SUNDAY, June 19, 2011 (HealthDay News) -- Personal independence and freedom are more important to people's well-being than wealth, a new study concludes.
Researchers at the Victoria University of Wellington in New Zealand analyzed the findings of three studies that included a total of more than 420,000 people from 63 countries and spanned nearly 40 years.
Their key finding: "Money leads to autonomy, but it does not add to well-being or happiness."
The studies looked at data from three different psychological tests familiar to therapists:
- The General Health Questionnaire, which measures distress in terms of anxiety and insomnia, social problems, severe depression and physical symptoms of mental distress, such as unexplained headaches and stomach aches.
- The Spielberger anxiety inventory, which evaluates how anxious respondents feel at a particular moment.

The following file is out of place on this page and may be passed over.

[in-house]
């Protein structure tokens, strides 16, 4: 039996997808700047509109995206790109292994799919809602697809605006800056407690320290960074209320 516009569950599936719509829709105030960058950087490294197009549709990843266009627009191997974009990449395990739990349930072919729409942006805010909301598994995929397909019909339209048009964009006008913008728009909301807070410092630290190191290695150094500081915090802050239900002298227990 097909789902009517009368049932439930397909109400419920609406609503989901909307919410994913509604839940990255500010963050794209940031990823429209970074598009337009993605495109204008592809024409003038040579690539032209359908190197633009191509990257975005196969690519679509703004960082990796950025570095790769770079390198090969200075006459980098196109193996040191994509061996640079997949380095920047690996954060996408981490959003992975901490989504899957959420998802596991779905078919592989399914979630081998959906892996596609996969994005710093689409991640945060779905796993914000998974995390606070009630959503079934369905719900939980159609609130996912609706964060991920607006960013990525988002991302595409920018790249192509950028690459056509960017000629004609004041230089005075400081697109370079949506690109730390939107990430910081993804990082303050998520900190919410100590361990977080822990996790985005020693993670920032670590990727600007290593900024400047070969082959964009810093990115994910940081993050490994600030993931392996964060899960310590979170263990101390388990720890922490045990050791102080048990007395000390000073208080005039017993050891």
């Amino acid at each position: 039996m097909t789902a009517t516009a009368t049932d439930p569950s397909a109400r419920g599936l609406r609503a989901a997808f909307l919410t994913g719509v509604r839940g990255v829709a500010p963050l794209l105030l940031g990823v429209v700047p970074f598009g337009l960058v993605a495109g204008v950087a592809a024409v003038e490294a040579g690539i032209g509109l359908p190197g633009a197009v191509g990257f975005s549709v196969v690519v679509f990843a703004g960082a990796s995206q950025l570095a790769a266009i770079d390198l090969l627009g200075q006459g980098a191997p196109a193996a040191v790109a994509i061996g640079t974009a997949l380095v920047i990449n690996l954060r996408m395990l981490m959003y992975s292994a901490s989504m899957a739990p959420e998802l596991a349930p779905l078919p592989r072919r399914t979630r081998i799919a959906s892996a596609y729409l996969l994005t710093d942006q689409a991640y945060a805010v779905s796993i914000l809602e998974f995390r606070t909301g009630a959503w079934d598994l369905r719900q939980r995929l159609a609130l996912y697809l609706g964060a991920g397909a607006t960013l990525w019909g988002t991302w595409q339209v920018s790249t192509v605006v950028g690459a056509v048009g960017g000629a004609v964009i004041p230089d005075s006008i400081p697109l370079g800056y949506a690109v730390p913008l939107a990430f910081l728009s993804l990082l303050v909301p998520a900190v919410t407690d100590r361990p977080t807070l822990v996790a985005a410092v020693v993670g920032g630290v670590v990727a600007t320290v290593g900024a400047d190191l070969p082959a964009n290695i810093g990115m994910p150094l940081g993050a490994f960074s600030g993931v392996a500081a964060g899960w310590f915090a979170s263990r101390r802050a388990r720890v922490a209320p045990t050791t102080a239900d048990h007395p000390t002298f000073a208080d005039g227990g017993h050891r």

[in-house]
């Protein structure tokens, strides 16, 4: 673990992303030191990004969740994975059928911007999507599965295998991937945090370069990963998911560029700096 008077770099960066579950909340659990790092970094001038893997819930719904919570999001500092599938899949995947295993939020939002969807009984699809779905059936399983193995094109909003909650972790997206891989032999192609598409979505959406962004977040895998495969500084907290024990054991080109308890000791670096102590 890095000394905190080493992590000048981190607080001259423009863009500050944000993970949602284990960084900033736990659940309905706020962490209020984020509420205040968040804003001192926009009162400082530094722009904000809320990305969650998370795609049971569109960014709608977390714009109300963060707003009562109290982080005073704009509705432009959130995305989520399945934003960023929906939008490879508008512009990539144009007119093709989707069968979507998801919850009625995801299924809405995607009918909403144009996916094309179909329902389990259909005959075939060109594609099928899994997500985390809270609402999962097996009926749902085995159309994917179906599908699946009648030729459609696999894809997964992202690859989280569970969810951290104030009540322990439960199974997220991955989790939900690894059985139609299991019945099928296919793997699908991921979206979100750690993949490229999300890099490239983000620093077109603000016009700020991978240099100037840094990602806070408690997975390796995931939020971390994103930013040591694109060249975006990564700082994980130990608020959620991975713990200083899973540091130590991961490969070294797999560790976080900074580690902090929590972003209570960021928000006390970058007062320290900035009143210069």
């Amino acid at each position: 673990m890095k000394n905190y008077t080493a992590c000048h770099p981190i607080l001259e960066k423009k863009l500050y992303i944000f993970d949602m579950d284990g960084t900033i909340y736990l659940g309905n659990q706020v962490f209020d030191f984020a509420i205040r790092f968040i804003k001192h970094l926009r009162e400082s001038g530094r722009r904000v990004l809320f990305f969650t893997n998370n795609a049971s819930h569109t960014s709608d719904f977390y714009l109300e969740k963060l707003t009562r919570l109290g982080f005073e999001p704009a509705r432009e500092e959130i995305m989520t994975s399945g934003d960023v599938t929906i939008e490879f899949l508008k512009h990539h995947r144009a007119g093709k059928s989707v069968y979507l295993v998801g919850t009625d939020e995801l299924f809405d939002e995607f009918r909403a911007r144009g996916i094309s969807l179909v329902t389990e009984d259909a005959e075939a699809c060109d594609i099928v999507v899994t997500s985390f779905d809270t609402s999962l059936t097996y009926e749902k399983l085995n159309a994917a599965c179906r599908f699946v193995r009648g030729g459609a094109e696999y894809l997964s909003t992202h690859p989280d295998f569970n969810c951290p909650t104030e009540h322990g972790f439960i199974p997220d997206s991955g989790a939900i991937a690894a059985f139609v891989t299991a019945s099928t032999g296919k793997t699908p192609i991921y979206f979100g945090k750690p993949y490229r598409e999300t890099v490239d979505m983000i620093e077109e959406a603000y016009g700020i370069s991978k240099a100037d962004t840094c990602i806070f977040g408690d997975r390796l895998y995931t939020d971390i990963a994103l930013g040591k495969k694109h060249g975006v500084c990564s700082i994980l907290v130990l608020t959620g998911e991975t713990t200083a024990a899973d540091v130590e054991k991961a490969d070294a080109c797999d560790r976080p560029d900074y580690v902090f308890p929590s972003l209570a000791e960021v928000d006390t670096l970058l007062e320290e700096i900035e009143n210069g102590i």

- The Maslach Burnout Inventory, which screens for emotional exhaustion, depersonalization and lack of personal accomplishment.
The analysis revealed "a very consistent and robust finding that societal values of [freedom and autonomy] were the best predictors of well-being," wrote psychologists Ronald Fischer and Diana Boer in an American Psychological Association release.
"Furthermore, if wealth was a significant predictor alone, this effect disappeared when individualism was entered," they added.
"Our findings provide insight into well-being at the societal level," the researchers concluded.
The study appears in the Journal of Personality and Social Psychology.
Mental Health American outlines ways to live your life well.